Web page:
Cricket: ECB has to bring new T20 draft forward or county game will be stripped bare, says Surrey's Alec Stewart

Tim Wigmore
The Telegraph
ECB has to bring new T20 draft forward or county game will be stripped bare, says Surrey's Alec Stewart

ECB has to bring new T20 draft forward or county game will be stripped bare, says Surrey's Alec Stewart

ECB has to bring new T20 draft forward or county game will be stripped bare, says Surrey's Alec Stewart

Alec Stewart has called on the player draft for England’s new Twenty20 competition to be conducted by July 2019 to prevent it decimating counties. “We need answers so we can plan,” said Surrey’s director of cricket, warning that some counties might be left without enough professional players because of the draft.

Stewart said that, with county cricket continuing during the new tournament, counties needed to know who would be free to play. 

“Say we lose seven players. When am I going to know when I lose those seven players? Am I going to know a week, month, six months or a year before? If it starts in 2020, I’m doing the planning for my staff in about July 2019. If I don’t know by then who I’m going to lose, how on earth can I plan my staff?

READ MORE: County Cricket Championship Round-up

“They’ve got to be fair to the domestic game and the players ... Who’s making these decisions and when are they being made?” 

The ECB has previously said that two of the 15 berths in each of the eight teams would be filled only immediately prior to the new competition, after the 2020 edition of the T20 Blast. A main player draft will be conducted earlier, with the ECB thought to be keen on the start of the year 2020. 

Twelve England-qualified county players are currently in the Indian Premier League, rather than in county cricket, prompting an emergency meeting of county directors of cricket at Edgbaston last week. Stewart revealed that representatives had discussed a cut-off period for all county cricketers, meaning they could not be signed by IPL sides as late replacements immediately prior to the county season, as happened with Surrey’s Tom Curran, and the Yorkshire pair Liam Plunkett and David Willey, this year.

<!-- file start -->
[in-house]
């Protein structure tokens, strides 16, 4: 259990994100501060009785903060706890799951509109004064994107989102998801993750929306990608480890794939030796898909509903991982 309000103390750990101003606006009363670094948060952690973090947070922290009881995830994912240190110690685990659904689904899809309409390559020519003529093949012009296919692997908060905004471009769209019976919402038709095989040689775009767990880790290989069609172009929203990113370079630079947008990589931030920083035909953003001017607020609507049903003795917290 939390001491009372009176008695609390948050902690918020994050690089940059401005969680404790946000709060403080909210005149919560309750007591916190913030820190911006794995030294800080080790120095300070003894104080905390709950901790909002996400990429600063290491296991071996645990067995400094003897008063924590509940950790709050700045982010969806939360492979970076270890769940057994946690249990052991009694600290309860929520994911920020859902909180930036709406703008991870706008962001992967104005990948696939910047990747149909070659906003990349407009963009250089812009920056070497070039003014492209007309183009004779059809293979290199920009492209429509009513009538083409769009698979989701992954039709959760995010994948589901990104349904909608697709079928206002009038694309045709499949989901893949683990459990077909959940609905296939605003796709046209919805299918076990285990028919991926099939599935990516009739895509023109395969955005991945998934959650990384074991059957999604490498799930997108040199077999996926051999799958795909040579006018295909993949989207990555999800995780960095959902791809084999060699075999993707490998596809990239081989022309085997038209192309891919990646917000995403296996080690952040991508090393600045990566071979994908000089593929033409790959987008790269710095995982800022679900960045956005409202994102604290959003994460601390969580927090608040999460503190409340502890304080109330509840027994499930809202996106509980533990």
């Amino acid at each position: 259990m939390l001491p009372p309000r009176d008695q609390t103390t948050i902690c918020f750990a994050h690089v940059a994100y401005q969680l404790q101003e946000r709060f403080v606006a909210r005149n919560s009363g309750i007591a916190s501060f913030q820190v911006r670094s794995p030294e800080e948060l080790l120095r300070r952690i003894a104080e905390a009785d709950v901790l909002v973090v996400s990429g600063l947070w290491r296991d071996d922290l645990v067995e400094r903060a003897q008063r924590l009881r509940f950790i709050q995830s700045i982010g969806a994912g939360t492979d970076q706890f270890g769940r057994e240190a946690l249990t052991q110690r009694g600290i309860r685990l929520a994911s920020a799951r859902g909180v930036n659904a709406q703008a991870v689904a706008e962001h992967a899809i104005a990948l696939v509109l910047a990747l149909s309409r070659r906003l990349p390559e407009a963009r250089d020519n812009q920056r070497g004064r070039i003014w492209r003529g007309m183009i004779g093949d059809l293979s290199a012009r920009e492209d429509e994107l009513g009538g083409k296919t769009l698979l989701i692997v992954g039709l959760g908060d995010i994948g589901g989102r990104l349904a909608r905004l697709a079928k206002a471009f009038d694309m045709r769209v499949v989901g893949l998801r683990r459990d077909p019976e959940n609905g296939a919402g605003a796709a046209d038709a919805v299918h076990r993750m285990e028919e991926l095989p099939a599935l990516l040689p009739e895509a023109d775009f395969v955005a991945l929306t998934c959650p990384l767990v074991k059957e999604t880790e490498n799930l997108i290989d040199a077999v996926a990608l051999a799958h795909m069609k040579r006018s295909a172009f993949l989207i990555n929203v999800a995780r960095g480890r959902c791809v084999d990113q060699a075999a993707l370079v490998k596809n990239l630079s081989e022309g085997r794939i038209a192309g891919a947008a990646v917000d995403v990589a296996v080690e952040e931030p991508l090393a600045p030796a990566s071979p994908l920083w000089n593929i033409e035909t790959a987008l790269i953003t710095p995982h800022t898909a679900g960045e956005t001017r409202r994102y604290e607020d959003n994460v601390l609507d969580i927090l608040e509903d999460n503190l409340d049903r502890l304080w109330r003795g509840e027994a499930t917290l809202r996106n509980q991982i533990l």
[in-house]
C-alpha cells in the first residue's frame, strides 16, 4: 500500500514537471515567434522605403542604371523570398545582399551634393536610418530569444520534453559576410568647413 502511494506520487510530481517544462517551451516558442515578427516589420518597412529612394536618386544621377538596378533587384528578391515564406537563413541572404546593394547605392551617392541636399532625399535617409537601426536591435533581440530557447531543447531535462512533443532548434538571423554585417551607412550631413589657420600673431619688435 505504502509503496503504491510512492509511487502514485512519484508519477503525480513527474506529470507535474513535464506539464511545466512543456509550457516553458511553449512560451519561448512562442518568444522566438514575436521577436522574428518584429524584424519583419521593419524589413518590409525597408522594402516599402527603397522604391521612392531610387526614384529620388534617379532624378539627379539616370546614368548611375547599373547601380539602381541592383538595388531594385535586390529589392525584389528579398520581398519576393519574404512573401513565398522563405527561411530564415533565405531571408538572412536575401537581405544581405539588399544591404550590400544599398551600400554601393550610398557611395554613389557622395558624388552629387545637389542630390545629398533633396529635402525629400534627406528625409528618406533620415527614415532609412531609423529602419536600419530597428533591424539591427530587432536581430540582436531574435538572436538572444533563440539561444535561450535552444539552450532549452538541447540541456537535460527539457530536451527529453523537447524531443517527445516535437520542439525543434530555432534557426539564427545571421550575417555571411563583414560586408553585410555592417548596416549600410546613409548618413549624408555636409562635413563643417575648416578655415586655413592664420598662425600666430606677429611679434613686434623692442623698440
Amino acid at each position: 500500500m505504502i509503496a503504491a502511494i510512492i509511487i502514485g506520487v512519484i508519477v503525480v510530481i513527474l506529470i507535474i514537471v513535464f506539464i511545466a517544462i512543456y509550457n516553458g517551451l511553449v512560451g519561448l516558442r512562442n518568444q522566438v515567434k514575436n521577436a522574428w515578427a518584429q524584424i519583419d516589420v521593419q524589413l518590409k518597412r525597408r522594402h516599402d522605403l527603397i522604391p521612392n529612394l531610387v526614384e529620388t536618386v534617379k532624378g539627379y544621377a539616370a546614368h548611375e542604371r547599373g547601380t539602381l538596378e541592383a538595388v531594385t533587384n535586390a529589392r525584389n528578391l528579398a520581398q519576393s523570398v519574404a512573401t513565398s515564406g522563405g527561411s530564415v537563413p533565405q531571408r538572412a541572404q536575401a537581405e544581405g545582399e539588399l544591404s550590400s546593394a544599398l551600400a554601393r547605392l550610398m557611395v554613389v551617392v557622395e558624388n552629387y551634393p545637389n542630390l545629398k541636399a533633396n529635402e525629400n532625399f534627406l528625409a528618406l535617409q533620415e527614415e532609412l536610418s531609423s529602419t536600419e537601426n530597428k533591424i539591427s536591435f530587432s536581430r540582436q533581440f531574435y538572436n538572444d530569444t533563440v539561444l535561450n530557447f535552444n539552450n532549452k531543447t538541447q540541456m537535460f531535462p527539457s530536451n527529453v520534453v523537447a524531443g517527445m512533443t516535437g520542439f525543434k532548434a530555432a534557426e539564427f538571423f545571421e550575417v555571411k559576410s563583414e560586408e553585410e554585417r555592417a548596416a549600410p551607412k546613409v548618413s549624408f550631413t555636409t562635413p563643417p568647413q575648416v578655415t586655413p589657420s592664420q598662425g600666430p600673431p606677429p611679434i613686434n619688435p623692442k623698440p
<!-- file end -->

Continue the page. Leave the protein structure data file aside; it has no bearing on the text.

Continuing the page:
“Your planning goes out of the window,” Stewart said. “The franchise will ring the player or agent direct to see if they are interested and once they are told the money they always are - so you have to let them go. So I think a cut-off date for players being called up is needed - whatever that may be - ideally a month before the Championship starts.

“Who controls the players? Are they our players? They are under contract for 12 months. Or are they IPL players? I would argue they are ours, we should have more control than just saying 'I guess you are going then'." 

Stewart also called for counties to be better compensated for losing players to overseas leagues. Currently, the ECB receives a fee from the IPL of 10% for each English-qualified player in the league. The money goes to the ECB, rather than the clubs themselves. “So should the ECB be keeping that? Or should that money come back to the county who are the ones who miss out? It should come back to the county.” 

Stewart supports all domestic T20 leagues paying a fee to English counties when they sign players - even during the English winter. In return, counties would pay a fee to foreign national boards or teams when signing overseas players. 

Under the current arrangement, county players pay their counties one per cent of their county salaries for the first 21 days they are away for a foreign league like the IPL, and 0.7 per cent a day thereafter, if the competition takes place during the English summer, but nothing at all if it takes place outside. Stewart supports this fee being reduced, so that players miss out on a day rate only for every day they are absent, and the T20 leagues themselves paying a higher share. 

“Then everyone is looked after. Obviously as counties we have lost a top player but there is a sum of money that can be reinvested and the player is not being hit by the one per cent.” 

The ECB is currently reviewing the payments policy and further discussions with the 18 first-class counties are planned soon.

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